castration culture shows ancient, bloody grip in Hesiod’s Theogony

castration of Uranus

Students wondering how university officials today can support policies that viciously disparage and persecute men’s sexuality should study Hesiod’s Theogony. That influential work, written in Greek nearly 2700 years ago, depicts the earth goddess Gaia plotting to castrate Uranus, the sky god, who was both her son and her husband. Gaia’s unjust and vicious hostility toward male genitals indicates castration culture’s ancient, bloody grip on western Eurasian gynocentric societies.

The sky god Uranus covered the earth goddess Gaia. She then gave birth to three strong sons. Hostility to male sexuality made those births problematic. Greek theogony distinctively celebrates goddesses creating child on their own, without men — reproducing by parthenogenesis.[1] Many government policies now support effectively similar reproduction among humans. Unlike ancient Greek gods, men today are vastly disproportionately forced to make enormous “child support” payments to women holding privileged custody of children. That’s the cultural construction of parthenogenesis.

After she had children with Uranus, Gaia with vague and unsubstantiated charges incited his castration. Gaia said to the children she had with Uranus:

Children of mine and of a wicked father, obey me, if you wish: we would avenge your father’s evil outrage. For he was the first to devise unseemly deeds. [2]

Consensual heterosexual activity isn’t unseemly, nor should it be blamed on men. In ancient Greek theogony, Gaia was the original exponent of parental alienation. Cronus, son of Gaia and Uranus, responded like a well-programmed zombie to her work of parental alienation:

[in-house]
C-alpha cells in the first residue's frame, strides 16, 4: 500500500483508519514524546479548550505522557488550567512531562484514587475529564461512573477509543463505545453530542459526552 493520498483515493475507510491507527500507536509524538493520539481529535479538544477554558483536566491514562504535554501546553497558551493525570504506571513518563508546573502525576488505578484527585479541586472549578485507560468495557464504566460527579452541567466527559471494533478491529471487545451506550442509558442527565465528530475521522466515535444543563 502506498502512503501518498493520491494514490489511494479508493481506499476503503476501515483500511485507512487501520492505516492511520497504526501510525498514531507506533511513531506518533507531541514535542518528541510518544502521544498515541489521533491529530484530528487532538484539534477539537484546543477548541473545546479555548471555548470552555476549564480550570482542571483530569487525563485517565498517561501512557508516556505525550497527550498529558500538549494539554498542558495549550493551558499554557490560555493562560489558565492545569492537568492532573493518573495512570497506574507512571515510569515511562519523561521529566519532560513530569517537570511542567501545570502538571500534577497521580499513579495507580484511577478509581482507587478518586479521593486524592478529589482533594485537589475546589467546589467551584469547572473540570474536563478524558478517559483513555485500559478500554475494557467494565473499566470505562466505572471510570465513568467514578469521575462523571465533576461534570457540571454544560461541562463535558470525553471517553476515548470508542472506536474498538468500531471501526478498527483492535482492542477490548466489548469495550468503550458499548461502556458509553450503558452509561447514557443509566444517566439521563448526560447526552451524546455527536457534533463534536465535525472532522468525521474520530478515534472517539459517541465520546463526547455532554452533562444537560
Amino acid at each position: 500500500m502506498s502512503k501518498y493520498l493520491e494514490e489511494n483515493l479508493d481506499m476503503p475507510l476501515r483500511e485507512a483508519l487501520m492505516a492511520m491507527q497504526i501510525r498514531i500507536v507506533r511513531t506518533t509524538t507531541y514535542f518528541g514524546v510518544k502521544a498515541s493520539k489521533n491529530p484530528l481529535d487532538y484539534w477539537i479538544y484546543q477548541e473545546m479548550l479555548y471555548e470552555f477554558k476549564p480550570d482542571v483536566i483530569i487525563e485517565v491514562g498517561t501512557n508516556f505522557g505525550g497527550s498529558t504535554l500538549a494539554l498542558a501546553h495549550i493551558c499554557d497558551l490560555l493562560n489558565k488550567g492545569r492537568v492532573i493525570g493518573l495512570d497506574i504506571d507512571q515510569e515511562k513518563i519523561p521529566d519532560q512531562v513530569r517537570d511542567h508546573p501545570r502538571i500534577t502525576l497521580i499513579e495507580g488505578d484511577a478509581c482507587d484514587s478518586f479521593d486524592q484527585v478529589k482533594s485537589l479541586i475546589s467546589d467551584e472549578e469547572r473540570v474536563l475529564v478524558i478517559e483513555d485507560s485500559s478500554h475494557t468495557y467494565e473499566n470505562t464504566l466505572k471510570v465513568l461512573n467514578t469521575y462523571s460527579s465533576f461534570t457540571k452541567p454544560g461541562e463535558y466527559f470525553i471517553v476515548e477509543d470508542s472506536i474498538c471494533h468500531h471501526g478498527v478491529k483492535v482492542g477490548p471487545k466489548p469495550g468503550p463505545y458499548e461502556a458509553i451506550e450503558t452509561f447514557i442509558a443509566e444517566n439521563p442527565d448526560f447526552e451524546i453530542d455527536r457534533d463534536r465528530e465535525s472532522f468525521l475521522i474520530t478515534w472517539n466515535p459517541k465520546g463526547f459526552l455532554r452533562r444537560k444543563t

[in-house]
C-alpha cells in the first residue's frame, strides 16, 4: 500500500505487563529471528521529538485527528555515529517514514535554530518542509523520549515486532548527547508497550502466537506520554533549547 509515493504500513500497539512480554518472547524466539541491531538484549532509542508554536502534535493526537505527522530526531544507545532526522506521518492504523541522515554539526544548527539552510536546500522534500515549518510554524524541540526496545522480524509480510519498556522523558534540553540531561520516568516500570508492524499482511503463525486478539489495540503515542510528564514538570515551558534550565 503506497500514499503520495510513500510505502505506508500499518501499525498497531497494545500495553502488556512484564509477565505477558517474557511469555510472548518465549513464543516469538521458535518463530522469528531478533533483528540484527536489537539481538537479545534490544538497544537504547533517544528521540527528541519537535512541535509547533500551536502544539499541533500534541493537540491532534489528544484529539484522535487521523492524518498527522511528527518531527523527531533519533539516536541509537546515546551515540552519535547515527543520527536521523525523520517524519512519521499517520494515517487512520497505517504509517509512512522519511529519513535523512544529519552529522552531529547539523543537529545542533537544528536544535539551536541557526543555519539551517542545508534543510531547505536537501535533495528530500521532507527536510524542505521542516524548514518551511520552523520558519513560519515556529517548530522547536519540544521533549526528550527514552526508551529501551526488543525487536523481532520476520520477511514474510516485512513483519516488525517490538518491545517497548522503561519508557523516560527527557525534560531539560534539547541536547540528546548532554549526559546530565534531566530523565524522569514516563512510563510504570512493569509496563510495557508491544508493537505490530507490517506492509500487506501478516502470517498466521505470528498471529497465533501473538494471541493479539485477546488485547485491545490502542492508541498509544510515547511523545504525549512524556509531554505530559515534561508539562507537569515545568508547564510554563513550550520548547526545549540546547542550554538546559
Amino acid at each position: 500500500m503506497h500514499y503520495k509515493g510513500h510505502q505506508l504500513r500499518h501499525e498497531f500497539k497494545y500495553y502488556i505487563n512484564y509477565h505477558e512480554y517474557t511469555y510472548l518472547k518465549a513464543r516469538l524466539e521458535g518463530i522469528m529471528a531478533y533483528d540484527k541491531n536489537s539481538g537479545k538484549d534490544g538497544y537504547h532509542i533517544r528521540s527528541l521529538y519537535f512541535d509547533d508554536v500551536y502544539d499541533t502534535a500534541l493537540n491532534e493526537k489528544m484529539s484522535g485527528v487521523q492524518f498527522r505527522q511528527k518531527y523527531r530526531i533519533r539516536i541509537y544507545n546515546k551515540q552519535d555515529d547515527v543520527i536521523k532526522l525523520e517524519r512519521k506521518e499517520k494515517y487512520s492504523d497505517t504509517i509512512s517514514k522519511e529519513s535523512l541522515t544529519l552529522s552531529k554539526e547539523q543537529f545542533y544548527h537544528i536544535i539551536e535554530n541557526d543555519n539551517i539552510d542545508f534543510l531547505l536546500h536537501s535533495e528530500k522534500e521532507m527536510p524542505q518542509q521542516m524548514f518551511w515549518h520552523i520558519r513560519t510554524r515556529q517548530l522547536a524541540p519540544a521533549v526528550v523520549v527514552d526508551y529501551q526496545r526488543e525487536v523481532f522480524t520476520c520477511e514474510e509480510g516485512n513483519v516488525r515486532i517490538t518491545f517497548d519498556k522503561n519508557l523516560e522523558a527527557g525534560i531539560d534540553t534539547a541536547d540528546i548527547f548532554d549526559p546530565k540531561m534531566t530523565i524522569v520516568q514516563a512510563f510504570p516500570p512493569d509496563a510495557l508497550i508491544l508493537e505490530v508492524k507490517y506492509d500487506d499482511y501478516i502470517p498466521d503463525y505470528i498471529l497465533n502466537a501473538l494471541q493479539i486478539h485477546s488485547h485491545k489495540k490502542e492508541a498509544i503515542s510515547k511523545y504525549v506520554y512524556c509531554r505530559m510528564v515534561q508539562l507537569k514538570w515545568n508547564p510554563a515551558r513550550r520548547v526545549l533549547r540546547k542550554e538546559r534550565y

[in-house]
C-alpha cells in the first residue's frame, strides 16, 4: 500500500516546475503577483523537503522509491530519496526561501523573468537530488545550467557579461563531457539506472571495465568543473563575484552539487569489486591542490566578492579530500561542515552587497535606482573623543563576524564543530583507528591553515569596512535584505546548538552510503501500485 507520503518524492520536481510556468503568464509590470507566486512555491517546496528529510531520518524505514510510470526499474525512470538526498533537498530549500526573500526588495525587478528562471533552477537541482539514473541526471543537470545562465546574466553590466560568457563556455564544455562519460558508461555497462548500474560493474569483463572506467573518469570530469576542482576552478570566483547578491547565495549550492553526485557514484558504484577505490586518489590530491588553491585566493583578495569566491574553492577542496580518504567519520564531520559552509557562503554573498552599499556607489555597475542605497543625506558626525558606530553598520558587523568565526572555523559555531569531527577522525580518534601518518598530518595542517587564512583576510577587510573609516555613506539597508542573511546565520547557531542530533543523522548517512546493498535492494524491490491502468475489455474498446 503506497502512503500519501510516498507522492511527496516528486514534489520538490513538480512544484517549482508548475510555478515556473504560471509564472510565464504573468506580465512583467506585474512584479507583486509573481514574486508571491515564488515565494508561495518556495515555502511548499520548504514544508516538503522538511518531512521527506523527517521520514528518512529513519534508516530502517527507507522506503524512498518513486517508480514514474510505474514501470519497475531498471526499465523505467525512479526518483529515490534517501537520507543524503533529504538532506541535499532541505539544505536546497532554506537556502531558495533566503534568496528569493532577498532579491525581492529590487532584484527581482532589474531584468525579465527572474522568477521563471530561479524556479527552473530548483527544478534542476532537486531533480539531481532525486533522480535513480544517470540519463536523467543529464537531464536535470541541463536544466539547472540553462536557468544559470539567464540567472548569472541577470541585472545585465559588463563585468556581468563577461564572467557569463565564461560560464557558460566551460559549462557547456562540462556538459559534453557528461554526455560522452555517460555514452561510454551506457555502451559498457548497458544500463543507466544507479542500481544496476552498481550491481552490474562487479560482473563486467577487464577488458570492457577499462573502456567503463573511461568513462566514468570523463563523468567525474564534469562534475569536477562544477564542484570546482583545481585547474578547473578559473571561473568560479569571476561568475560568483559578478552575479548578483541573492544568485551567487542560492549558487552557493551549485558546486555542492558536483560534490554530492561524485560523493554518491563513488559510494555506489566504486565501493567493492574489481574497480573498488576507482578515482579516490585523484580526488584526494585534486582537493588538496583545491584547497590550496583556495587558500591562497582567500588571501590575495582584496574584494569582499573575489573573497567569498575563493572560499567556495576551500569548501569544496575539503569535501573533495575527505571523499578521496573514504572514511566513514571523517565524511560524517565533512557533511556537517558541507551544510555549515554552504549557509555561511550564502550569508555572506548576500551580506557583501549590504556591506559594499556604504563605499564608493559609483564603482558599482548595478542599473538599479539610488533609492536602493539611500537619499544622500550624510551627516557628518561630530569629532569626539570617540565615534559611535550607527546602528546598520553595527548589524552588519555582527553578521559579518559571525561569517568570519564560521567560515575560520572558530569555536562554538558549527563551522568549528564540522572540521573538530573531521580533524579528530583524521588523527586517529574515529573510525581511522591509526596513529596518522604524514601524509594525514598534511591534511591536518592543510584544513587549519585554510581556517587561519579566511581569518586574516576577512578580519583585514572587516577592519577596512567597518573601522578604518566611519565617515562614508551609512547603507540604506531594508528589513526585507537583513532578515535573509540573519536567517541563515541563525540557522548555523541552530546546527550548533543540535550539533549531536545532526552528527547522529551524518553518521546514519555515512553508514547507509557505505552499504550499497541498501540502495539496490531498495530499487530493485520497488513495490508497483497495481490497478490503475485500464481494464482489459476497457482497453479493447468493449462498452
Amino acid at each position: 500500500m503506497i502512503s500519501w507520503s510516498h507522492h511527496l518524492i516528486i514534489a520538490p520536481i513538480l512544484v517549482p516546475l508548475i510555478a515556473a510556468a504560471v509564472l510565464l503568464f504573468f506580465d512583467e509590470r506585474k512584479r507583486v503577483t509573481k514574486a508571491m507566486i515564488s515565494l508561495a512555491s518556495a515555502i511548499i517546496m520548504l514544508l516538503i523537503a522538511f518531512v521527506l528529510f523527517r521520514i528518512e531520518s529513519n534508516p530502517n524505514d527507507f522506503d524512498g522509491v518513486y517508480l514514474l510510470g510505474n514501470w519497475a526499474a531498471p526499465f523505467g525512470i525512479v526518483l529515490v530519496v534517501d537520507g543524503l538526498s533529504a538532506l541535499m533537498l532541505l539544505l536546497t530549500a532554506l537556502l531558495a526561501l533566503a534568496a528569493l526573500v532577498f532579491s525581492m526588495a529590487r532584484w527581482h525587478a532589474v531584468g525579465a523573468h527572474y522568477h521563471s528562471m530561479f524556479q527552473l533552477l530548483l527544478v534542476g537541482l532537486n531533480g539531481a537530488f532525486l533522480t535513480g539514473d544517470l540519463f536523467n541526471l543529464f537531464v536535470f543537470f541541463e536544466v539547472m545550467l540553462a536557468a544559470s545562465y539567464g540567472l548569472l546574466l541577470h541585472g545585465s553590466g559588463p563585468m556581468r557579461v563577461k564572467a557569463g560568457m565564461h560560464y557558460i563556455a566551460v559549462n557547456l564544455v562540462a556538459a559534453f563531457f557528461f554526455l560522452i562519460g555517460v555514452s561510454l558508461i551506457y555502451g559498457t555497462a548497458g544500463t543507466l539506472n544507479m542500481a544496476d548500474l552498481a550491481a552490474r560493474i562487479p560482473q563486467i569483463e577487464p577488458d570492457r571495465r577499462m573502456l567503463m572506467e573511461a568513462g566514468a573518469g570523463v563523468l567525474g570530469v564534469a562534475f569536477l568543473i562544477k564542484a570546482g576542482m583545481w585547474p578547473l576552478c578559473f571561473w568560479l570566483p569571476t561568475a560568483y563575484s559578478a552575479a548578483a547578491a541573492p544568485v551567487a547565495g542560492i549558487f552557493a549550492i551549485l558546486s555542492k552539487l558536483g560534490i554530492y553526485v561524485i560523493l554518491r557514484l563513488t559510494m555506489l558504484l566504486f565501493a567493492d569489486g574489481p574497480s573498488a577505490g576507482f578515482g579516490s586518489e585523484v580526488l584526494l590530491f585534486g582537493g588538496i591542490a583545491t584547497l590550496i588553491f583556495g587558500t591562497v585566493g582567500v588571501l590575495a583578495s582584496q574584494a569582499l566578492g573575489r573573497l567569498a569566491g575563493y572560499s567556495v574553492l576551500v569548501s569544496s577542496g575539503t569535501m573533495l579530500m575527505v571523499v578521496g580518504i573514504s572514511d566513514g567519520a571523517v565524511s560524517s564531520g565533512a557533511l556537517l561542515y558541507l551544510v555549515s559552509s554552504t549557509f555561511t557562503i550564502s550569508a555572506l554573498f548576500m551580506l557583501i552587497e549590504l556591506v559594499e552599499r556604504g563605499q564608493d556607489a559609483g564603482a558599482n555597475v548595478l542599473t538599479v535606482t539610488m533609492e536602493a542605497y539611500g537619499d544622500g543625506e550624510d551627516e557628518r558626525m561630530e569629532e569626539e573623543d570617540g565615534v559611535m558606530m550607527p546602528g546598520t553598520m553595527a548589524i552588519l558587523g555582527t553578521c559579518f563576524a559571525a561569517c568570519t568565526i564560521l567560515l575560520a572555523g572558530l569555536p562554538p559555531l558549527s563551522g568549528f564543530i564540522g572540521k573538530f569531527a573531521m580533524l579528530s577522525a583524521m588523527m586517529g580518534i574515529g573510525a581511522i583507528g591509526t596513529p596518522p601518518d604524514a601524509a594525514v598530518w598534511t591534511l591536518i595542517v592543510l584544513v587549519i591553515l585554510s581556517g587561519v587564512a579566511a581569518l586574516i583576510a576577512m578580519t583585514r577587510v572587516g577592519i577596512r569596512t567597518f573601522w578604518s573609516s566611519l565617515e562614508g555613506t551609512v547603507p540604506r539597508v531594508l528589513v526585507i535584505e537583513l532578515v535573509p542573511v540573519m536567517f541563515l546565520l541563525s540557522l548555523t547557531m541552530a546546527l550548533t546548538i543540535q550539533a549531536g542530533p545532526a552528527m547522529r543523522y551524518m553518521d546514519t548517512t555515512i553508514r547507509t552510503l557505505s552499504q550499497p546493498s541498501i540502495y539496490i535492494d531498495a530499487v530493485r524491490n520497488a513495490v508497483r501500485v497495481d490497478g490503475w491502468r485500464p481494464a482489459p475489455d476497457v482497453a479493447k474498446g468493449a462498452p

Mother, I would promise and perform this deed, since I do not care at all about our evil-named father. For he was the first to devise unseemly deeds.

Gaia rejoiced at her son’s willingness to commit horrible violence at her behest. She arranged for an ambush:

She placed him in an ambush, concealing him from sight, and put into his hands the jagged-toothed sickle, and she explained the whole trick to him. And great Sky came, bringing night with him; and spreading himself out around Earth in his desire for love, he lay outstretched in all directions. Then his son reached out from his ambush with his left hand, and with his right hand he grasped the monstrous sickle, long and jagged-toothed, and eagerly he reaped the genitals from his dear father and threw them behind him to be borne away. [3]

Fathers understand Hesiod’s Theogony in a deeply personal, deeply painful way. College students not yet fathers are beginning to recognize castration culture.